Gonna have to go to the irony machine house.

Why? To get a new one, because mine just self-destructed.

To wit: one John R. MacArthur, the publisher of Harper’s Magazine, ranting and raving about the evils of the Internet — on a blog. And he touts this as an advantage:

At some point you’ve got to turn off your computer or your iPad, but the mail and the brochures and printed matter just keep coming.

Uh-huh. And they just get junked without a second look. A few paragraphs before, Mr. MacArthur says “I wouldn’t bet against print,” while a few paragraphs later he laments the state of the “freelance writer and mid list author.” Funny how he doesn’t say anything about the state of, say, newspaper journalism — nothing about, for example, certain newspaper chains (CNHI and Gannett are the two that come to mind) forcing their employees essentially to take four weeks of unpaid vacation every year via furloughs, or the fact that daily copies of certain newspapers belonging to certain chains cost double what they did this time four years ago. Four years ago today a copy of the Houston Chronicle or the San Antonio Express-News would cost you 50 cents, where today it’ll set you back twice that. And I know the Beaumont Enterprise was charging at least 75 cents for a daily copy when I left Southeast Texas; not long after I left it went up to a buck, too. And all of this, I would bet, has at least as much to do with the economy in general as it does the changing business model.

But if you’ll read on, you’ll see the true genesis of MacArthur’s complaint:

But I’m still offended by the whole Internet pretension of universality, freedom, and democracy. An even more radical critic than I, Patrick de St. Exupery, insists that the Internet, whether paid or unpaid, doesn’t just reduce the value of writing; it destroys value. This may stem from a whole generation growing up never learning to distinguish between a blog and an edited, thought-out piece of writing.

In other words, “Who the hell do these people think they are, expressing their opinions? They’re not Authorized Journalists!”

Keep in mind, again, that MacArthur wrote this on a blog. So he himself is implying that what he wrote is indeed neither edited nor thought out. No doubt he’d say he’s an Authorized Journalist and thus can say these sorts of things on a blog or whatever platform he wishes to express himself, but he still comes off as quite the elitist ass. And of course scribblers like O. Ricardo Pimentel and Rick Casey, almost on a daily basis, put the lie to the claim that journalists write better-thought-out pieces than bloggers.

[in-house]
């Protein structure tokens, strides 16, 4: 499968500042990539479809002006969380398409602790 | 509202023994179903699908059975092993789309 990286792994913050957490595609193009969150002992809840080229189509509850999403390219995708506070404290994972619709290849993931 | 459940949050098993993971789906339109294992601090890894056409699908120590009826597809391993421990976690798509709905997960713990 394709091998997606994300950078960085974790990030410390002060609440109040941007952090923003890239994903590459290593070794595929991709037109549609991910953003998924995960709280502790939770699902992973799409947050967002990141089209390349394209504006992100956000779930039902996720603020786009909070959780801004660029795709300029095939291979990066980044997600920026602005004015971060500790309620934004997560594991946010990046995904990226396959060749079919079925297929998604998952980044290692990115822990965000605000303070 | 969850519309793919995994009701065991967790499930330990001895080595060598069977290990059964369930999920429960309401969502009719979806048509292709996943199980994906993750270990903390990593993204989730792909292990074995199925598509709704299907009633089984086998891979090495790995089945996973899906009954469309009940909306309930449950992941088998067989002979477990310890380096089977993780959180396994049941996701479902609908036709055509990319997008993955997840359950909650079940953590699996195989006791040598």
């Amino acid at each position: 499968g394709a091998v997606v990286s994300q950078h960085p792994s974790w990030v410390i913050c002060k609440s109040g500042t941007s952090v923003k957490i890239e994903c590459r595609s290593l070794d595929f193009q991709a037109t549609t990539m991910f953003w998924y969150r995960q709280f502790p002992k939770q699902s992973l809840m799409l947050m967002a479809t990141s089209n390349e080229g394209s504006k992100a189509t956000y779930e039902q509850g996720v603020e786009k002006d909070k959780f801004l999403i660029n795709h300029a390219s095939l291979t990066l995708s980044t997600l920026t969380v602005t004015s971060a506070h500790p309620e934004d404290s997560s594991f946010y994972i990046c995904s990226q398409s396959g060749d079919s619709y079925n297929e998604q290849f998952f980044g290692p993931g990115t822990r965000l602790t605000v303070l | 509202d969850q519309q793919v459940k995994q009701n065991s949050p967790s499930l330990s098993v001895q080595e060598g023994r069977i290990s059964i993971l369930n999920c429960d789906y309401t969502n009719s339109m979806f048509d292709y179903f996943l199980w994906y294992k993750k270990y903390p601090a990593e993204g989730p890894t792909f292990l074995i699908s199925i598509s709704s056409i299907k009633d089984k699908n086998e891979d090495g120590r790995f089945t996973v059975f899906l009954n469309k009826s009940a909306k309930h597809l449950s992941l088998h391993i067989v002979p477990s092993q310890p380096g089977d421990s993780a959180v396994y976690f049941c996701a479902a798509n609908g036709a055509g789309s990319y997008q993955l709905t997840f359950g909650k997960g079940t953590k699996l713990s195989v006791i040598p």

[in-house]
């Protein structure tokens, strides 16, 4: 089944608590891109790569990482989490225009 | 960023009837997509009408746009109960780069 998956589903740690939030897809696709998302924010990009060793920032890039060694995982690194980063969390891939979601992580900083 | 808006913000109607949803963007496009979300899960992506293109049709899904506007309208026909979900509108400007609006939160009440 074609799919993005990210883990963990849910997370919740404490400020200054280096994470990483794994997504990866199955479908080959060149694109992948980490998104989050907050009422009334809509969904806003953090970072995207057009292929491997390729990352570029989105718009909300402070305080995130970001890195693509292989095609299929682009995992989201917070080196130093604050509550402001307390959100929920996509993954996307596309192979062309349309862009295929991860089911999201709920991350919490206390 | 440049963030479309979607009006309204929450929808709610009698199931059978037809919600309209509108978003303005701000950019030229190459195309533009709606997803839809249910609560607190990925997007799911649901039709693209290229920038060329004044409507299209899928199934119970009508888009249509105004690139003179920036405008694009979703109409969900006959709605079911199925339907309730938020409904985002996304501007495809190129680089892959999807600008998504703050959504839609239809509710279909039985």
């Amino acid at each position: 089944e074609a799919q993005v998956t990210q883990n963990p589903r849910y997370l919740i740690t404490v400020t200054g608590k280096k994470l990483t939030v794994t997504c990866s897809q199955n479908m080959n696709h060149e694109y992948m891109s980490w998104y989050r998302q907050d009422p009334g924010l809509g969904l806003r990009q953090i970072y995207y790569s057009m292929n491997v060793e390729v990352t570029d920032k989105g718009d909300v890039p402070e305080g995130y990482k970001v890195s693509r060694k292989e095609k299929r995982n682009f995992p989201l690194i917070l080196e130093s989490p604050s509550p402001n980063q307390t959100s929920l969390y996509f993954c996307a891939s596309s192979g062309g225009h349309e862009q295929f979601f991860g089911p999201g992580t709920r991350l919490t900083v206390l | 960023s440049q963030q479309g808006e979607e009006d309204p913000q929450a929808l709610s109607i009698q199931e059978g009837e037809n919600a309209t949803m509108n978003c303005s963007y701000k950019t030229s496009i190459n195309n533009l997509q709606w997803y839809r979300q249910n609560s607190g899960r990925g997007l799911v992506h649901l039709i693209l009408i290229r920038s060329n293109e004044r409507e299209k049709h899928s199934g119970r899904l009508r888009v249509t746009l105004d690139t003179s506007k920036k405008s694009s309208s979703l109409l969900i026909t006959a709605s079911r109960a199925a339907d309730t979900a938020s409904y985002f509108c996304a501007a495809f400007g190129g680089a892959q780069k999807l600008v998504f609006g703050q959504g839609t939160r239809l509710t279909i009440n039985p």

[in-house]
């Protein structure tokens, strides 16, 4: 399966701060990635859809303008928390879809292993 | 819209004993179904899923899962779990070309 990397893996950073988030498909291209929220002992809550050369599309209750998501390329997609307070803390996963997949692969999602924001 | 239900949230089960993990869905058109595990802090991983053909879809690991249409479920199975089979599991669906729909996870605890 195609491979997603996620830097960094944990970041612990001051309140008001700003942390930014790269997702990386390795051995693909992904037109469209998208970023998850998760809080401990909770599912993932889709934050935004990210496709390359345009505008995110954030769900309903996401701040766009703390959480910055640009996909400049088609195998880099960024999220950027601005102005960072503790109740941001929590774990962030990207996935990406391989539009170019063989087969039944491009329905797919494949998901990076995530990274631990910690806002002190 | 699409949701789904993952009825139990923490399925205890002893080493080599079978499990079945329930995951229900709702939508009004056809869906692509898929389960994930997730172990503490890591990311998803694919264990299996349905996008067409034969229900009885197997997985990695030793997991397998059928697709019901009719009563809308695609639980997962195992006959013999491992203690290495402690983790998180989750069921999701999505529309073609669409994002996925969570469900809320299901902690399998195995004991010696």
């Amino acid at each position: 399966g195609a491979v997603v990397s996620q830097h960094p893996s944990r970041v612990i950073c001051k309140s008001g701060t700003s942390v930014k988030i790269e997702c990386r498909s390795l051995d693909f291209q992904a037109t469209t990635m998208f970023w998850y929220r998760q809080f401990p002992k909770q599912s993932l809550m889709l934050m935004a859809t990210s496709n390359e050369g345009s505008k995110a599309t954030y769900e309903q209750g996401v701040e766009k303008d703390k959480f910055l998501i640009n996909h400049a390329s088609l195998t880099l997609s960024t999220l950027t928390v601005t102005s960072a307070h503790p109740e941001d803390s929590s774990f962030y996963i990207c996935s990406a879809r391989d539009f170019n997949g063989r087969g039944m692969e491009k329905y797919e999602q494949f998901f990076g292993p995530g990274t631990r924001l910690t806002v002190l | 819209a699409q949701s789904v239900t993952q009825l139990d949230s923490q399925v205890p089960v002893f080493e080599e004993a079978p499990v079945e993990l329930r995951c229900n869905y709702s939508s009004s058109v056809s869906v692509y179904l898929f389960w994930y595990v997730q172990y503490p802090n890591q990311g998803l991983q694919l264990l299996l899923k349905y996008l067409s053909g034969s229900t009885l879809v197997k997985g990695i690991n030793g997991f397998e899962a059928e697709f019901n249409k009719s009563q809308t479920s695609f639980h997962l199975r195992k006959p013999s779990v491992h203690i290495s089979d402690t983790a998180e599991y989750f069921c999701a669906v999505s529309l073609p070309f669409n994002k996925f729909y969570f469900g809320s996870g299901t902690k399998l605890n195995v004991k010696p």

If this piece of writing is any indication, though, those of us who don’t read Harper’s aren’t missing a thing.

(h/t Tamara)


3 Responses to “Gonna have to go to the irony machine house.”

  1. BobG Says:

    Actually, some of the best stuff I’ve seen has been on blogs. Too many editorials just aren’t that good.

  2. Albatross Says:

    I do my best to think out what I write on my blogs. I know it doesn’t always show, but you should see my drafts! They suck much worse!

  3. AeroDillo Says:

    You know…it’s funny. You look at most any public action that draws criticism (writing an article, carrying a gun, creating some form of entertainment) you’ll notice the mile-long train of busybodies close at hand.

    It’s not that they’re AGAINST it, per se. They just think there should be some kind of strict Word-of-God qualification (press credentials, licensing and registration, MPAA movie ratings). Also, they should be the ones setting the standards. Because they only have the best interest of the public in mind, as opposed to all those mercenary types out there acting in their own self-interest.

    And because you (the public which they strive so tirelessly to protect) are too stupid to make your own decisions. But that’s an argument for another day.

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